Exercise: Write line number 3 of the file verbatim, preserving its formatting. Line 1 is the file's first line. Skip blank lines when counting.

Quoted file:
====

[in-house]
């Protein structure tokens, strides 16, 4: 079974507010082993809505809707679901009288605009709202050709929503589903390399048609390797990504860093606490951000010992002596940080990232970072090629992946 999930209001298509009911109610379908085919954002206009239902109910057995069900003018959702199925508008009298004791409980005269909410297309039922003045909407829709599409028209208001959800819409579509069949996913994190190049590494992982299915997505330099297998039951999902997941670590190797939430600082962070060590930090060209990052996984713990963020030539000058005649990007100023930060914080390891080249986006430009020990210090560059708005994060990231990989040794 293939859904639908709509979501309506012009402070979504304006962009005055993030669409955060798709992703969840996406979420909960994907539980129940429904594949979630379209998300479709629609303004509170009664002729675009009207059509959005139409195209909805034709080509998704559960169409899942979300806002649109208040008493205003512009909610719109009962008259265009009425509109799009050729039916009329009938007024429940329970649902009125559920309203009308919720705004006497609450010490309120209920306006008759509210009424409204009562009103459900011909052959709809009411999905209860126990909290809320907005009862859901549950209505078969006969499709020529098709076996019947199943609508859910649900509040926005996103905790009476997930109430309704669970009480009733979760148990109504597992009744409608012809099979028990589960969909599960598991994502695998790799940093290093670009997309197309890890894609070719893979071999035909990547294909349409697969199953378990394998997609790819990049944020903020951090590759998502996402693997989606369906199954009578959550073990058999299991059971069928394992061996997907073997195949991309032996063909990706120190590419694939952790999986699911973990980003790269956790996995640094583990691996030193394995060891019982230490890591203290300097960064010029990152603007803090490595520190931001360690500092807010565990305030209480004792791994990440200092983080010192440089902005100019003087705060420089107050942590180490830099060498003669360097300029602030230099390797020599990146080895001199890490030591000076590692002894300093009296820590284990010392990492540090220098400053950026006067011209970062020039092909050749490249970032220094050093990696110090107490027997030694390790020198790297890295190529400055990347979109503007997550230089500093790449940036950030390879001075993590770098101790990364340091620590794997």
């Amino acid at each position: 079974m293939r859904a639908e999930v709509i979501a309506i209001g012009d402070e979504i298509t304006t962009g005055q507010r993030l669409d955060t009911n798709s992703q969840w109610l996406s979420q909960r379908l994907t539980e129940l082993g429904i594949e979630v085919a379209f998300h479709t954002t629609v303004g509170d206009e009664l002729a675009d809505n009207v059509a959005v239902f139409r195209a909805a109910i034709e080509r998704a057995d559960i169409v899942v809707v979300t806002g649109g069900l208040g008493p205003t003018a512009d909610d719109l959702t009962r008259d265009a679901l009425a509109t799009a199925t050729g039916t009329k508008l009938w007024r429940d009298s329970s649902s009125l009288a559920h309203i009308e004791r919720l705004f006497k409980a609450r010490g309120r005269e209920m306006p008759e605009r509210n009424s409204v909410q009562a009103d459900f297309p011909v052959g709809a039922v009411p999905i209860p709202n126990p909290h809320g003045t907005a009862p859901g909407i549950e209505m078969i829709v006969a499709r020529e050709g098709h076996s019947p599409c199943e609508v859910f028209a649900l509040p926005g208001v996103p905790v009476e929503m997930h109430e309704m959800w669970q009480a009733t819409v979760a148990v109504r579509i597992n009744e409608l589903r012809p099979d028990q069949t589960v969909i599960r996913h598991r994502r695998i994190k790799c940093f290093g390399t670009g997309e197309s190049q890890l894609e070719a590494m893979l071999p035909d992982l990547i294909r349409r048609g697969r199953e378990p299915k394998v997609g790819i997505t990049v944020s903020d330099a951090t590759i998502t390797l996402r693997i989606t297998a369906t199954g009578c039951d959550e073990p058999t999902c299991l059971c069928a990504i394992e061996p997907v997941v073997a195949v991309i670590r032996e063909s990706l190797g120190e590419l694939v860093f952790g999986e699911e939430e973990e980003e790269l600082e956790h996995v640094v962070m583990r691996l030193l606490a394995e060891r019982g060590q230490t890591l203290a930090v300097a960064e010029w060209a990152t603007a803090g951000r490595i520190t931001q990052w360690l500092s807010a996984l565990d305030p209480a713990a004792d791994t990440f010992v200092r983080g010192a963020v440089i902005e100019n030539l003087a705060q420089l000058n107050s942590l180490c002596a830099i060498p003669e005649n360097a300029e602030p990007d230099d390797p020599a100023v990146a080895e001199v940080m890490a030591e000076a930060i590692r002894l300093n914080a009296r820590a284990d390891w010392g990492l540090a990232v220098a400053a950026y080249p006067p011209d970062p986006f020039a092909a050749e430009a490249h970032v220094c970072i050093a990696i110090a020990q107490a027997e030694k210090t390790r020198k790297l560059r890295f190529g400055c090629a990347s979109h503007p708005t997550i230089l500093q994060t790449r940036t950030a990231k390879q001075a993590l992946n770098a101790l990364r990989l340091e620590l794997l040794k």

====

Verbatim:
């Amino acid at each position: 079974m293939r859904a639908e999930v709509i979501a309506i209001g012009d402070e979504i298509t304006t962009g005055q507010r993030l669409d955060t009911n798709s992703q969840w109610l996406s979420q909960r379908l994907t539980e129940l082993g429904i594949e979630v085919a379209f998300h479709t954002t629609v303004g509170d206009e009664l002729a675009d809505n009207v059509a959005v239902f139409r195209a909805a109910i034709e080509r998704a057995d559960i169409v899942v809707v979300t806002g649109g069900l208040g008493p205003t003018a512009d909610d719109l959702t009962r008259d265009a679901l009425a509109t799009a199925t050729g039916t009329k508008l009938w007024r429940d009298s329970s649902s009125l009288a559920h309203i009308e004791r919720l705004f006497k409980a609450r010490g309120r005269e209920m306006p008759e605009r509210n009424s409204v909410q009562a009103d459900f297309p011909v052959g709809a039922v009411p999905i209860p709202n126990p909290h809320g003045t907005a009862p859901g909407i549950e209505m078969i829709v006969a499709r020529e050709g098709h076996s019947p599409c199943e609508v859910f028209a649900l509040p926005g208001v996103p905790v009476e929503m997930h109430e309704m959800w669970q009480a009733t819409v979760a148990v109504r579509i597992n009744e409608l589903r012809p099979d028990q069949t589960v969909i599960r996913h598991r994502r695998i994190k790799c940093f290093g390399t670009g997309e197309s190049q890890l894609e070719a590494m893979l071999p035909d992982l990547i294909r349409r048609g697969r199953e378990p299915k394998v997609g790819i997505t990049v944020s903020d330099a951090t590759i998502t390797l996402r693997i989606t297998a369906t199954g009578c039951d959550e073990p058999t999902c299991l059971c069928a990504i394992e061996p997907v997941v073997a195949v991309i670590r032996e063909s990706l190797g120190e590419l694939v860093f952790g999986e699911e939430e973990e980003e790269l600082e956790h996995v640094v962070m583990r691996l030193l606490a394995e060891r019982g060590q230490t890591l203290a930090v300097a960064e010029w060209a990152t603007a803090g951000r490595i520190t931001q990052w360690l500092s807010a996984l565990d305030p209480a713990a004792d791994t990440f010992v200092r983080g010192a963020v440089i902005e100019n030539l003087a705060q420089l000058n107050s942590l180490c002596a830099i060498p003669e005649n360097a300029e602030p990007d230099d390797p020599a100023v990146a080895e001199v940080m890490a030591e000076a930060i590692r002894l300093n914080a009296r820590a284990d390891w010392g990492l540090a990232v220098a400053a950026y080249p006067p011209d970062p986006f020039a092909a050749e430009a490249h970032v220094c970072i050093a990696i110090a020990q107490a027997e030694k210090t390790r020198k790297l560059r890295f190529g400055c090629a990347s979109h503007p708005t997550i230089l500093q994060t790449r940036t950030a990231k390879q001075a993590l992946n770098a101790l990364r990989l340091e620590l794997l040794k």